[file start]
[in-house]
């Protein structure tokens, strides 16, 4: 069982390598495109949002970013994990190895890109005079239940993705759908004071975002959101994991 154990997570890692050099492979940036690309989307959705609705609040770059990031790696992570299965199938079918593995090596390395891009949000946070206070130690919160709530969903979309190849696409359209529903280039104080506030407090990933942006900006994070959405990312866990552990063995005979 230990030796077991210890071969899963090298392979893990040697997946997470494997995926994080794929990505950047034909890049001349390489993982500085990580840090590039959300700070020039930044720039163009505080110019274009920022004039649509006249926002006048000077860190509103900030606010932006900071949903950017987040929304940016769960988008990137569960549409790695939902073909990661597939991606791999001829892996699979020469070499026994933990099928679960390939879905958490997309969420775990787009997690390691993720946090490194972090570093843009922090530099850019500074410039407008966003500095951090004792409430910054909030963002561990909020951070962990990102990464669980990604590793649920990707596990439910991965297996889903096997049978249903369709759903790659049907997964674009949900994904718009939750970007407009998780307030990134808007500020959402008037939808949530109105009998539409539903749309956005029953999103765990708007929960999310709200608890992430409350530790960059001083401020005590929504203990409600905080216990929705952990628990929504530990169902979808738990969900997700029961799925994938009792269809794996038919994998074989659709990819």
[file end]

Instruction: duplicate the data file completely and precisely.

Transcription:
[in-house]
């Protein structure tokens, strides 16, 4: 069982390598495109949002970013994990190895890109005079239940993705759908004071975002959101994991 154990997570890692050099492979940036690309989307959705609705609040770059990031790696992570299965199938079918593995090596390395891009949000946070206070130690919160709530969903979309190849696409359209529903280039104080506030407090990933942006900006994070959405990312866990552990063995005979 230990030796077991210890071969899963090298392979893990040697997946997470494997995926994080794929990505950047034909890049001349390489993982500085990580840090590039959300700070020039930044720039163009505080110019274009920022004039649509006249926002006048000077860190509103900030606010932006900071949903950017987040929304940016769960988008990137569960549409790695939902073909990661597939991606791999001829892996699979020469070499026994933990099928679960390939879905958490997309969420775990787009997690390691993720946090490194972090570093843009922090530099850019500074410039407008966003500095951090004792409430910054909030963002561990909020951070962990990102990464669980990604590793649920990707596990439910991965297996889903096997049978249903369709759903790659049907997964674009949900994904718009939750970007407009998780307030990134808007500020959402008037939808949530109105009998539409539903749309956005029953999103765990708007929960999310709200608890992430409350530790960059001083401020005590929504203990409600905080216990929705952990628990929504530990169902979808738990969900997700029961799925994938009792269809794996038919994998074989659709990819």